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              Systematic reviews: CRD's guidance for undertaking reviews in health care

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                Author and article information

                Contributors
                aradhana@phfi.org
                Bilal.Avan@lshtm.ac.uk
                preety.rajbangshi@phfi.org
                sanghita@phfi.org
                Journal
                BMC Pregnancy Childbirth
                BMC Pregnancy Childbirth
                BMC Pregnancy and Childbirth
                BioMed Central (London )
                1471-2393
                18 April 2015
                18 April 2015
                2015
                : 15
                Affiliations
                [ ]Public Health Foundation of India, Plot no. 47, Sector 44, Institutional Area, Gurgaon, Haryana 122002 India
                [ ]Faculty of infectious and tropical diseases, London School of Hygiene and Tropical Medicine, Keppel Street, London, WC1E 7HT UK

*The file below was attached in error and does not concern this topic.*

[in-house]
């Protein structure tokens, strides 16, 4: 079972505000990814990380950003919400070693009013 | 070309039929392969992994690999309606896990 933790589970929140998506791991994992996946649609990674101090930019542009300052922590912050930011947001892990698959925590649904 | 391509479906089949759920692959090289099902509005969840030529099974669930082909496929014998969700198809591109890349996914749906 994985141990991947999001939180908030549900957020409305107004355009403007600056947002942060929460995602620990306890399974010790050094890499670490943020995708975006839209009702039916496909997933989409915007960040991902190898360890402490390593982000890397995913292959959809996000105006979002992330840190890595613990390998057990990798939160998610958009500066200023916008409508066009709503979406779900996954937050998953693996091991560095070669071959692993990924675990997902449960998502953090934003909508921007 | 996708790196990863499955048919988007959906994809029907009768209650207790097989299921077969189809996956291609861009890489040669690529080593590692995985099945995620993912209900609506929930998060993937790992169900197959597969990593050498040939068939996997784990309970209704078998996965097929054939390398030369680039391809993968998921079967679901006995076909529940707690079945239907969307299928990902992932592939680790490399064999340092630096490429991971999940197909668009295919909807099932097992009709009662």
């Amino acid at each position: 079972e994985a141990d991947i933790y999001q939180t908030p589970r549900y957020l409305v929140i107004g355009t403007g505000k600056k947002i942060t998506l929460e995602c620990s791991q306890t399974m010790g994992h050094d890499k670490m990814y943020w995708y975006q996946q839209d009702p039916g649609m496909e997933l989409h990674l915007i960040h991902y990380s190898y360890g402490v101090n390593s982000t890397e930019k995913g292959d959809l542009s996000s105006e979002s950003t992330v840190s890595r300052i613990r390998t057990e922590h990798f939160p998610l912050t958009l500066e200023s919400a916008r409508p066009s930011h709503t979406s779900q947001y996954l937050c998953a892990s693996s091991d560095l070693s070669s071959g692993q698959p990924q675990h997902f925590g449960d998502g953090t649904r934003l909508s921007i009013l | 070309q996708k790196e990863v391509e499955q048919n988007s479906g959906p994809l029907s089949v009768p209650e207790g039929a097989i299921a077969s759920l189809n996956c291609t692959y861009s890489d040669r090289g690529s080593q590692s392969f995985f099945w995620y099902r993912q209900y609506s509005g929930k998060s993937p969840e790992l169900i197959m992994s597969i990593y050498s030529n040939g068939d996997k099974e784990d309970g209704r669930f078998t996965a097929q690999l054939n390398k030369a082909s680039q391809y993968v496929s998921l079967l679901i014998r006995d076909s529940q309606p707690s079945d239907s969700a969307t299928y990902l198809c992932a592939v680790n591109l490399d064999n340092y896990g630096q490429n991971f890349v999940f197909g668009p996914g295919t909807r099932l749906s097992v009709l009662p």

Article
                525
                10.1186/s12884-015-0525-0
                4417271
                25928085
                © Srivastava et al.; licensee BioMed Central. 2015

                This is an Open Access article distributed under the terms of the Creative Commons Attribution License ( http://creativecommons.org/licenses/by/4.0), which permits unrestricted use, distribution, and reproduction in any medium, provided the original work is properly credited. The Creative Commons Public Domain Dedication waiver ( http://creativecommons.org/publicdomain/zero/1.0/) applies to the data made available in this article, unless otherwise stated.

                Categories
                Research Article
                Custom metadata
                © The Author(s) 2015